In a world starved for yield, Russian government local-currency bonds look like an interesting investment. Yields on 10-year OFZs, as Kremlin treasury obligations are known, are near 8 percent -- a richer return than Spain or Italy from a borrower with a much less troubled balance sheet. The payment currency, Russias ruble, has its ups and downs but has been on a tear lately, gaining more than 5 percent against the dollar over the past three months.
But the hassles of investing in a Russian-registered security (as opposed to Eurobonds or equities traded in London) have largely kept international capital out of the domestic bond market. Among other problems, Russian law does not allow for nominal shareholdings by foreigners; they have to open a local brokerage account and let the broker keep custody of their securities. Settlement practices are also shaky.
Foreign investors are not very excited about dealing with local bond market infrastructure, concludes Nikolai Podguzov, head of fixed-income research at VTB Capital in Moscow. Just 5 percent of the $100 billion OFZ market is in non-Russian hands today, he estimates.
But the rules of the Russian bond game should soon change markedly for the better. On Oct. 4, Russias Federal Financial Markets Service approved a tie-up between Moscows National Settlement Depository (NSD) and both Euroclear and Clearstream, the two big players in resolving custody for global investors in far-flung emerging markets.
The FFMS approved the link tentatively and with conditions, the most important being that the NSD complete its merger with long-time rival Depository Clearing Company, giving Russia a unified shareholding and bondholding system for the first time. But market pros like Maria Ivanova, head of depository at Deutsche Bank in Moscow, predict it will be finalized by the end of this year.
Russia offers quasi-sovereign bonds from state corporations like Vnesheconombank and Federal Grid Company that pay some 150 basis points higher interest than sovereigns with little more default risk, Podguzov points out. But liquidity is more limited, so investors will likely get their feet wet with OFZs. If the FFSM is satisfied with bond trading via Euroclear and Clearstream, it has said it will open the gates to equities in mid-2014.
The ruble bond markets new window on the West is part of a broader story: Russias oft-derided but creeping progress toward its governments proclaimed goal of turning Moscow into an international financial center. The Kremlin convened a blue-ribbon panel to this end in 2010 chaired by President Vladimir Putins former chief of staff Alexander Voloshin, and a series of steps since then cleared the way for Euroclear and Clearstream.
Voloshin started by nudging Russias two competing stock exchanges, Moscow International Currency Exchange and Russian Trading System, to merge, which they did under MICEXs banner in late 2011. A unified exchange made possible the unified depository that traders had called for in vain for more than a decade. This in turn was a precondition for linking to the outside world on custody and settlement issues.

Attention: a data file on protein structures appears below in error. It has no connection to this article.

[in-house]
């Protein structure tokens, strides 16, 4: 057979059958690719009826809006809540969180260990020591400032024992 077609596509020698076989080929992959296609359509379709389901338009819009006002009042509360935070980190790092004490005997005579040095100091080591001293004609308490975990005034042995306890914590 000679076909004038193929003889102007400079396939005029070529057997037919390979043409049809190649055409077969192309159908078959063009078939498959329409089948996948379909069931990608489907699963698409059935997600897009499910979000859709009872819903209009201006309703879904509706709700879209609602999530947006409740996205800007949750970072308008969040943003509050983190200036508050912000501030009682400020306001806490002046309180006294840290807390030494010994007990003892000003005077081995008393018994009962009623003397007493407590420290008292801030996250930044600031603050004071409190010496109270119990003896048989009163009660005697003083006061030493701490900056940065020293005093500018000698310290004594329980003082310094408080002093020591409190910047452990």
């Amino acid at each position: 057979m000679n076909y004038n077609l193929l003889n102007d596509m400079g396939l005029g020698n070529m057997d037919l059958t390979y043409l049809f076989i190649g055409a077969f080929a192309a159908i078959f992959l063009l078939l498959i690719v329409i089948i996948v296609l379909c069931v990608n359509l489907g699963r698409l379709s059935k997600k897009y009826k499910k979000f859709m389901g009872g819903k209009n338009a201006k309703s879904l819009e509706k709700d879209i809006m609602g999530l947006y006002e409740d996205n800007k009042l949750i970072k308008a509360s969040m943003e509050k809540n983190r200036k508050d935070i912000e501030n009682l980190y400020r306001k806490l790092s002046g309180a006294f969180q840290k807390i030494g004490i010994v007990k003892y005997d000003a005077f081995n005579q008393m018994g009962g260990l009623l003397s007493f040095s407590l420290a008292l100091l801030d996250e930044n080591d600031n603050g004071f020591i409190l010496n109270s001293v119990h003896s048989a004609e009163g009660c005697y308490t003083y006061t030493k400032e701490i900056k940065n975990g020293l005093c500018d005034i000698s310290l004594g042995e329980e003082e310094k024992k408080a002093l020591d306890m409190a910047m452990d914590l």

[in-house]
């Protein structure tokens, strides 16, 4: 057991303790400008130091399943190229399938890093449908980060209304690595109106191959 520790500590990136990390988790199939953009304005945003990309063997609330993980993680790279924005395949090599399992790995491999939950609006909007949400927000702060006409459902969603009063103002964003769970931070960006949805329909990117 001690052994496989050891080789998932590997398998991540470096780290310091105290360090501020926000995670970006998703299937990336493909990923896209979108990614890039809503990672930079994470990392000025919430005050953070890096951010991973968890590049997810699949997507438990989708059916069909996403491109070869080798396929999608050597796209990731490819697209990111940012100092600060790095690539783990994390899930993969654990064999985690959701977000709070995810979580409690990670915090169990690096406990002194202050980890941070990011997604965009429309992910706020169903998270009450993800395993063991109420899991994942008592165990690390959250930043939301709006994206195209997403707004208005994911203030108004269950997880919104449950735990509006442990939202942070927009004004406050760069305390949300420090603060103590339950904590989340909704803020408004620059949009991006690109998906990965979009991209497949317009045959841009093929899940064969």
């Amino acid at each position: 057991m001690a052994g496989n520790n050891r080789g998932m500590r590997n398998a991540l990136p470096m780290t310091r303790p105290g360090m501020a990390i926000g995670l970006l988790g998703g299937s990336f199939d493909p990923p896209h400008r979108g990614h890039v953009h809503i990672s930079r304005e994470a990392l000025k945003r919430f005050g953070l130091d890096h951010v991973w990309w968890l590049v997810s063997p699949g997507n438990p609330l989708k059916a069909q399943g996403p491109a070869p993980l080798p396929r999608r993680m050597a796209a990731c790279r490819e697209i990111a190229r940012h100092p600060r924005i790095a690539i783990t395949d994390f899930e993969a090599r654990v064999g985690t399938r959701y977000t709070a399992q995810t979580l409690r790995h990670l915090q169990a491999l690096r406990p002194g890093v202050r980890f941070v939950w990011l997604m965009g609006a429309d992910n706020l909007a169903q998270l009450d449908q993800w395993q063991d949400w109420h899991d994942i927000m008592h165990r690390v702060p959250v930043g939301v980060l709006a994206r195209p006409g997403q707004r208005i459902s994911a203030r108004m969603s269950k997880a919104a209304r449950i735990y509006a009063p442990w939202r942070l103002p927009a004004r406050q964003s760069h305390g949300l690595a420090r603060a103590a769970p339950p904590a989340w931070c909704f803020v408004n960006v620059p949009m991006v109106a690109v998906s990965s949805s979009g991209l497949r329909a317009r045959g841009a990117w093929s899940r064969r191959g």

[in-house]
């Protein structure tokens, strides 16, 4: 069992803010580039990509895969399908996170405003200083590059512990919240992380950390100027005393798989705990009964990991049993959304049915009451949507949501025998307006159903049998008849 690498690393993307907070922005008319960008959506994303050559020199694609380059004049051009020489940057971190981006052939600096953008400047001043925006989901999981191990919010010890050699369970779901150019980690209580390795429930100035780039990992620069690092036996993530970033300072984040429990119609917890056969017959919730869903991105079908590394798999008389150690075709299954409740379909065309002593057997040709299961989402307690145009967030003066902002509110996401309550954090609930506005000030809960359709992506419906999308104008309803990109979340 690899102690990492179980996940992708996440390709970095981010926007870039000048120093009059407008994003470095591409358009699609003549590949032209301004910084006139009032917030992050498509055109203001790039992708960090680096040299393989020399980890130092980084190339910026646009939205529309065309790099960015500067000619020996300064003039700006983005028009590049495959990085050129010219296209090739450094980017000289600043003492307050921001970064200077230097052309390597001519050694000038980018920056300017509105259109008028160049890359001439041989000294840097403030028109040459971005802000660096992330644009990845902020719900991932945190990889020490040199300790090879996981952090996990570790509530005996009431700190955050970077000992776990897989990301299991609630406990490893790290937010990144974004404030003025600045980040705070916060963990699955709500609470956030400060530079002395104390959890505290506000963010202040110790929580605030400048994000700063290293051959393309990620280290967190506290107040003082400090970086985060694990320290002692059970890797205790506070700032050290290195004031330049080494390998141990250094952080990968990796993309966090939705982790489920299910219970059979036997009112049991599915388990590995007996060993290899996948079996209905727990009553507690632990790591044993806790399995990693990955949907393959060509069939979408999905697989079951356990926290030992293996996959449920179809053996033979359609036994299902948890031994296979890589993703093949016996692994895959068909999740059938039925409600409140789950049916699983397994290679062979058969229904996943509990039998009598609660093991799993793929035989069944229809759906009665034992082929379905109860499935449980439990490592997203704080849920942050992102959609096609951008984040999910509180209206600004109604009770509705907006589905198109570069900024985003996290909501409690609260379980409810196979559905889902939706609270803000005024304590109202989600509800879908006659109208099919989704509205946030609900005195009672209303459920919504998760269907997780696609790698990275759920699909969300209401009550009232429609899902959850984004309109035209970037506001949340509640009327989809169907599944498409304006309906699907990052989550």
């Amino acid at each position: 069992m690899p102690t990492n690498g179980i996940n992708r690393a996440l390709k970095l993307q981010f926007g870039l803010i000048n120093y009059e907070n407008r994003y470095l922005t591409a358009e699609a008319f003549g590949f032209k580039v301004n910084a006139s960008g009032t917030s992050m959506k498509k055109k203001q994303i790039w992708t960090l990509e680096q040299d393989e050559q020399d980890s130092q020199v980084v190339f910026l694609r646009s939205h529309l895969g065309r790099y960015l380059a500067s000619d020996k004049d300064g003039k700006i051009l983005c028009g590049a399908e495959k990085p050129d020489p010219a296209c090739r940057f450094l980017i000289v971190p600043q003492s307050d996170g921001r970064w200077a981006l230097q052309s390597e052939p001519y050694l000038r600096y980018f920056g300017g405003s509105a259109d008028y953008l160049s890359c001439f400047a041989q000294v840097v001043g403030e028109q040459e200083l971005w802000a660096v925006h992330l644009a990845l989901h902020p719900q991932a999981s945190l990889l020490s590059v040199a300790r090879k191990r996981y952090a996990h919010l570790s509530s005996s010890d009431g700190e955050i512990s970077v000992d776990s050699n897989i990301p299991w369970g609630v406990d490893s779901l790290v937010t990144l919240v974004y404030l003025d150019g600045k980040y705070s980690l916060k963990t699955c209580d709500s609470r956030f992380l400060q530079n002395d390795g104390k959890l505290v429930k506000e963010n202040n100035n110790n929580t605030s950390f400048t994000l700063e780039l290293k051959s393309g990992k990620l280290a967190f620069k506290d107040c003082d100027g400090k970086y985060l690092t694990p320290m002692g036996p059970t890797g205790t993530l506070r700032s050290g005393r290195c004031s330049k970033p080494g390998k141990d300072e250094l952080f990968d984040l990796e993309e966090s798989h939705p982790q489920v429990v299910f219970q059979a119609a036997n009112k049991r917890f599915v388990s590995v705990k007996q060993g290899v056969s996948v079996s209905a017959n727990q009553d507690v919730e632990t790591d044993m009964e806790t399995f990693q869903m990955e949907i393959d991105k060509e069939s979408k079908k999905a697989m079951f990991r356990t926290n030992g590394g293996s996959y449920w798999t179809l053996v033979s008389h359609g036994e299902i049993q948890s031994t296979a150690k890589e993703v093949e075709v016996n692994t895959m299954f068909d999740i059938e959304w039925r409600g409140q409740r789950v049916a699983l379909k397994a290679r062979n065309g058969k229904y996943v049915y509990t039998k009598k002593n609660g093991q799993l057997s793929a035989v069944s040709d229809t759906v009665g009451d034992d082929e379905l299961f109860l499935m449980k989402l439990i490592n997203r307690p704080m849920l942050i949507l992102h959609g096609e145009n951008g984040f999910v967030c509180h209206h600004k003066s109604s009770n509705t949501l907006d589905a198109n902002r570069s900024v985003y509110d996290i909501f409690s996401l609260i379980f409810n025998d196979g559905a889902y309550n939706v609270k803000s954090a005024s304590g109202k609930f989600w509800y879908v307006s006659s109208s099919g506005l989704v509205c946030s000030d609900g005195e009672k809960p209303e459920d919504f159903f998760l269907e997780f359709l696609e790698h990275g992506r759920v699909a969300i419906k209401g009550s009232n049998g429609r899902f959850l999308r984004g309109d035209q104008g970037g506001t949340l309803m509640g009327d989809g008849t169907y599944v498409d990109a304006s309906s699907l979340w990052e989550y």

The shape of the agreement with Euroclear and Clearstream also reveals divisions within Russia on internationalizing securities markets, Ivanova notes. Russias central bank and finance ministry pushed for the global alliances. Local brokers complained that the international agencies could put them out of business and leave too much of Russias financial fate in foreign hands.
If this goes through, our securities market will work by the principle of outsourcing, Oleg Vyugin, a respected former head of the FFSM who is now chairman of private-sector bank MDM, warned Russian news agencies this summer.
The debate ended in a compromise that should open the ruble bond market to global investors starting in early 2013, while regulators get another 18 months to decide on equities Euroclear/Clearstream access to equities.
Russias national depository means to push forward with modernization in the interim, says NSD chairman Eddie Astanin. His next big project is a central counterparty (CCP) mechanism of the type that international regulators have recommended to stave off a future Lehman Brothers-style market meltdown. Russia already has a CCP for on-exchange currency trading, and looks to deploy a prototype for equities and derivatives next year.
For investors, this tinkering with Russias financial plumbing should mean access to one promising new instrument, sovereign bonds in rubles, and the hope of systemic improvement in what should be one of the developing worlds leading securities markets. The move toward a financial center is sometimes not taken seriously even on the local side, Deutsche Banks Ivanova says. But it is gradually making local markets look more civilized.